Classic Bit Review: Ikiru (1952)

Kurosawa’s first post-Occupation film, Ikiru (1952), was released in October of that year and was a huge hit in Japan both critically and commercially and in the West too. The film follows Takeshi Shimura’s character as he finds out he has a terminal illness and how he deals with it. Ikiru is also called To Live, which highlights the overall theme of the film as it is Shimura learning how to live. The film deals with the problems of bureaucracy and inefficiency of help within a community, the decay of family life and loss of respect for elders.

The film was different to his previous films, as the lead character dies half way through the film and depicts a more contemporary reading of present Japan showing families concerned with wealth and status rather than caring for their elder relatives and giving them respect. Confucianism is a way of life that China embraced, and eventually was embodied by some in Japan. The notion of the central feature of Confucianism, which revolves almost entirely around issues related to the family, morals, and the role of the good ruler. Therefore, respect for elders and family are important within Japan, as Confucianism is very strong in Japan because it affects and was affected by Shinto, the indigenous religion of Japan. Kurosawa emphasises this in Ikiru, as Shimura’s character is the head of his division and yet is mocked and gossiped about as he disappears from work. The disregard for family life is shown in Ikiru, as his son and daughter in law don’t respect him and constantly refer to his retirement money. The film was a success in Japan as it touched upon present day Japanese issues such as Ozu’s Tokyo Story (1953). These past ideologies that influenced Japan would have not been able to be depicted in the Occupation, as the past was discouraged and Shintoism and East Asian religions were dissuaded.

The music and the cinematography are outstanding. and the film itself is just beautiful. Shimura stars in his best role I’ve ever seen him in, he has so much dimension as a character varying from the remorseful father to a charitable member of the community. He begins as a bureaucrat whose son, and daughter in law, only want him to retire just to give them money, not respecting or caring about him. His doctors even refuse to tell him the truth, but he soon realises that he is dying. Ironically, it’s only after his diagnosis that he actually begins to enjoy and live his life as he parties with a poet and befriends a young woman. Ikiru both lifts the human spirit whilst crushing it with heartbreaking moments, such as Takashi Shimura singing the song ‘Gondola No Uta’ which makes both the audience and the people around him suddenly sympathetic.

It is my third favourite Kurosawa film, after Drunken Angel being my first and Rashomon being my second, but it’s a film that you cannot live without. There’s not much to say but it is a masterpiece that will start with a sour taste in your mouth and end with restored faith in humanity. All I can say is Shimura is timeless, and underrated as an actor, but this film lifts him up into the lead and shows of his talents as oppose to being overshadowed by Toshiro Mifune in most of his roles. Shimura both lifts the spirits of the audience, whilst simultaneously bringing it down in perfect harmony.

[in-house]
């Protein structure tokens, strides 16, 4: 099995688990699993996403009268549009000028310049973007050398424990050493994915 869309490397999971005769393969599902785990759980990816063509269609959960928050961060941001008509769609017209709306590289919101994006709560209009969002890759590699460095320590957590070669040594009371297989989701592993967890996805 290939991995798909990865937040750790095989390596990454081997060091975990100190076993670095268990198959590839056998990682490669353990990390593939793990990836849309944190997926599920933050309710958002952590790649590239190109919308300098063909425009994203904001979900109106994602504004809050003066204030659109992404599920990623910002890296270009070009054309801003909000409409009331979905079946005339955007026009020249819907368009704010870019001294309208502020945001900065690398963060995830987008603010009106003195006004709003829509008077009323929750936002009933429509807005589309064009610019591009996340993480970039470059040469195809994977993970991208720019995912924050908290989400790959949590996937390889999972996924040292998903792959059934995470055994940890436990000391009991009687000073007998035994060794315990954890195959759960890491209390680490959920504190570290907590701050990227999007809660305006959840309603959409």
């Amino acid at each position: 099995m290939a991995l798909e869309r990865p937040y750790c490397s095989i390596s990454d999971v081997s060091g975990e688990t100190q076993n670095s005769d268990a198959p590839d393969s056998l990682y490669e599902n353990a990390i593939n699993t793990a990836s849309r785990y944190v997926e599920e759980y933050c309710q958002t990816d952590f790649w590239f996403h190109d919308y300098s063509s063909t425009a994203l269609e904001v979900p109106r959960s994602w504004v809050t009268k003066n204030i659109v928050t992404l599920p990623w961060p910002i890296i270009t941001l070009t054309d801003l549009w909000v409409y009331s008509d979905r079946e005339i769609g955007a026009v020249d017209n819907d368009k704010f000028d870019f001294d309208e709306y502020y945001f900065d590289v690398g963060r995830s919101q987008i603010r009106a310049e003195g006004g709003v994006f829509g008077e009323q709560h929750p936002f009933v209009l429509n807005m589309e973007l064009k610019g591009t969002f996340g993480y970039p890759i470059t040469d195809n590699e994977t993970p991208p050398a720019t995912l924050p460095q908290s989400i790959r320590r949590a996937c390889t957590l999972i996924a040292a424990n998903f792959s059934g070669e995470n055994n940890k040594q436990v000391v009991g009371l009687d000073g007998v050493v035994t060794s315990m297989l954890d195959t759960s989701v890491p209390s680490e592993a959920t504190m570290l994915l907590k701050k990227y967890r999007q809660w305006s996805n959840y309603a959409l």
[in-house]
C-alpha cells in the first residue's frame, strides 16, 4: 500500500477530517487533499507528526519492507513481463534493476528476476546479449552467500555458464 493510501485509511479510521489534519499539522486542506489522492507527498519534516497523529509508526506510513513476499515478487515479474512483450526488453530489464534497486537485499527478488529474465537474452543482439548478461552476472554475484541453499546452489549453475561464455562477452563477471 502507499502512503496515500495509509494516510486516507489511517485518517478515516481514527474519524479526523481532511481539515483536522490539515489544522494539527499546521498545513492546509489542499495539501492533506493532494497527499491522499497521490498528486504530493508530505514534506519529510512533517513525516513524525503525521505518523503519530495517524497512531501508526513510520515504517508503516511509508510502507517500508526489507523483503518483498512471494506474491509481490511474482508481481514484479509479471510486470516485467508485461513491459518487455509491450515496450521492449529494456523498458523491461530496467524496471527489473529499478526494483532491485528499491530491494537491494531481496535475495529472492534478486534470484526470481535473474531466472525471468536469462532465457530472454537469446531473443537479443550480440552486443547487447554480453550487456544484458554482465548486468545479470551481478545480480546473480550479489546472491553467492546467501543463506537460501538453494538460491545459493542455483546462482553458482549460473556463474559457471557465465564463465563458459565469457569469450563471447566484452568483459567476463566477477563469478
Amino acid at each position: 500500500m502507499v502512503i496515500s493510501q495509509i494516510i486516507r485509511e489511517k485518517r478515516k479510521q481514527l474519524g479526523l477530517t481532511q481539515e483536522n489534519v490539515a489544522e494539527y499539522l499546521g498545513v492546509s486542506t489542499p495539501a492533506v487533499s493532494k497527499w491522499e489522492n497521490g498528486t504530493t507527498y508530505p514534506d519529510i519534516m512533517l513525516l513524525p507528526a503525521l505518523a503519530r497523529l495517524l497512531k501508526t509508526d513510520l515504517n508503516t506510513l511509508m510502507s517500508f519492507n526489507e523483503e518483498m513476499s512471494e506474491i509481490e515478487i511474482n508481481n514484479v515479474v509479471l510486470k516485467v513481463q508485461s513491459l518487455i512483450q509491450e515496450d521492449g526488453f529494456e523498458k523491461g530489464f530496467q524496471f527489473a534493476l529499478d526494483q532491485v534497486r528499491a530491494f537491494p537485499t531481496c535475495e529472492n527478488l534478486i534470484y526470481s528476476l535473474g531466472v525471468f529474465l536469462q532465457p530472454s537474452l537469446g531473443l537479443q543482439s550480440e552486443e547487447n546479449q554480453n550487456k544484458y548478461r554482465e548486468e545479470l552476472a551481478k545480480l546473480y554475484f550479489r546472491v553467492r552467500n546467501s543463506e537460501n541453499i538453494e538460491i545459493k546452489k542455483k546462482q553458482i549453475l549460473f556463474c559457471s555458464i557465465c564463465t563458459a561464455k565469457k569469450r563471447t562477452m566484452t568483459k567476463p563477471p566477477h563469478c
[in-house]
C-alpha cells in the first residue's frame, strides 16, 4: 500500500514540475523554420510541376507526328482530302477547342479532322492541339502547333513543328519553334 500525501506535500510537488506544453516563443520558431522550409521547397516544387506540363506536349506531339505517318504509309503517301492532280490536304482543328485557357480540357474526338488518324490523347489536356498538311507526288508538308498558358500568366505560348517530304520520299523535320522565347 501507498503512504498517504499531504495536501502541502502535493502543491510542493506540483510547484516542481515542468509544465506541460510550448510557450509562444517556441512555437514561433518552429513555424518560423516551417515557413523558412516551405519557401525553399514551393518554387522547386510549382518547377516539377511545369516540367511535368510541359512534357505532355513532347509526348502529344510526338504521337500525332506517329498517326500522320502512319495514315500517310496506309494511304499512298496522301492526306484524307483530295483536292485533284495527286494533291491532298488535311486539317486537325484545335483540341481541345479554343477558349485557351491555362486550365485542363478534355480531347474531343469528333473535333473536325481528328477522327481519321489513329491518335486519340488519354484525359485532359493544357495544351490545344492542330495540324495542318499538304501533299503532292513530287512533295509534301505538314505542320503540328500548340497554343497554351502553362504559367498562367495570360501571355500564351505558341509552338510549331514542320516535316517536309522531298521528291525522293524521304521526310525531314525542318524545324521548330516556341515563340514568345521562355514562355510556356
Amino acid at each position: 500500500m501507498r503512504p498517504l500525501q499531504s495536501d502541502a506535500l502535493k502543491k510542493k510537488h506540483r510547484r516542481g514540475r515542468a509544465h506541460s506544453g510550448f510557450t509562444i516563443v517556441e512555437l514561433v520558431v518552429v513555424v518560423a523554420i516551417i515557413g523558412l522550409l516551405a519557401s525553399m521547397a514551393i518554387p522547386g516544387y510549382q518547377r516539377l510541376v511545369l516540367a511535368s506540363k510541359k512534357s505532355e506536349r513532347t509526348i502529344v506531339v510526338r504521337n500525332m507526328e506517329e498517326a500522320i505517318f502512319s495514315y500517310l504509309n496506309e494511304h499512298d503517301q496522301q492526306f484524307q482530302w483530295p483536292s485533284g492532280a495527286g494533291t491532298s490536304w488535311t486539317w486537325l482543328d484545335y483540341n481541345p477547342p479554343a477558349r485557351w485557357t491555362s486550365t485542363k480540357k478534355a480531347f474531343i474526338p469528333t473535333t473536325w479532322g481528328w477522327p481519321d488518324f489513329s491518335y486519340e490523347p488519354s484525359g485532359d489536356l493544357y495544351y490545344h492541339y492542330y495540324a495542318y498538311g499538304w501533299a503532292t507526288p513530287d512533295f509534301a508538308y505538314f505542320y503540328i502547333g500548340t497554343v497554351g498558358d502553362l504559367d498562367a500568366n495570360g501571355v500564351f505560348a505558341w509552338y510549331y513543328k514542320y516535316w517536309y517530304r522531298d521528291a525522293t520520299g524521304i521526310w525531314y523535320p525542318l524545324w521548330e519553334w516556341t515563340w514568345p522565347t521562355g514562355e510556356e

Classic Bit Review: Drunken Angel (1948)

Drunken Angel, aka 酔いどれ天使 Yoidore tenshi, is a drama film directed by legendary Japanese director Akira Kurosawa. The film stars his two favourite actors Takashi Shimura and Toshiro Mifune. Drunken Angel is the first film collaboration between Mifune and Kurosawa, but most definitely not the last.

The films Kurosawa made prior to this were often not reflecting his style of filmmaking. Despite being an Occupation film, where the US occupied Japan from 1945 to 1952, it features many of Kurosawa’s traits such as using weather as a part of the story, and the master and disciple relationship between the leads. 

The film follows a doctor, Sanada played by Shimura, who is an excellent curer of Tuberculosis, but he is a drunk. His life takes a drastic turn as he treats a small time gangster, Matsunaga played by Mifune, for a gun wound but soon sees symptoms of T.B. Matsunaga is too proud of first to see the doctor again until his situation worsens. Sanada gives him an ultimatum that he should give up booze and women or die, so he almost successfully does so until his big boss returns to town. Once everyone finds out he has T.B. he is essentially downgraded and degraded by the people of the town, so in a drastic turn to confront his former boss who steals his girl as well, he ends in a knife fight which ultimately takes his life. The only people who grieves for him are his former doctor who formed a bond with him, and a girl from a local tavern who proclaimed her love for him almost tempting him to run away with her. 

The film is beautifully shot and the music is brilliant in providing a contrast to the mood of the scene. The cuts are quick but exciting. The film has almost a more America in the 1920s feel to it due to the costumes and the dancehall. The film is arguably the first Yakuza in Japanese cinema, and provides a strong inspiration for other films of this genre.

Drunken Angel, referring the drunken doctor who helps people and the good hearted Yakuza who’s drinking led to his demise. This wasn’t my first Kurosawa film but it’s definitely my favourite. whilst Stray Dog and Rashomon are two of my other favourites, Drunken Angel is my favourite as I think we finally see Kurosawa as the master that he is. Definitely a recommended watch for Japanese Cinema fans and overall movie buffs.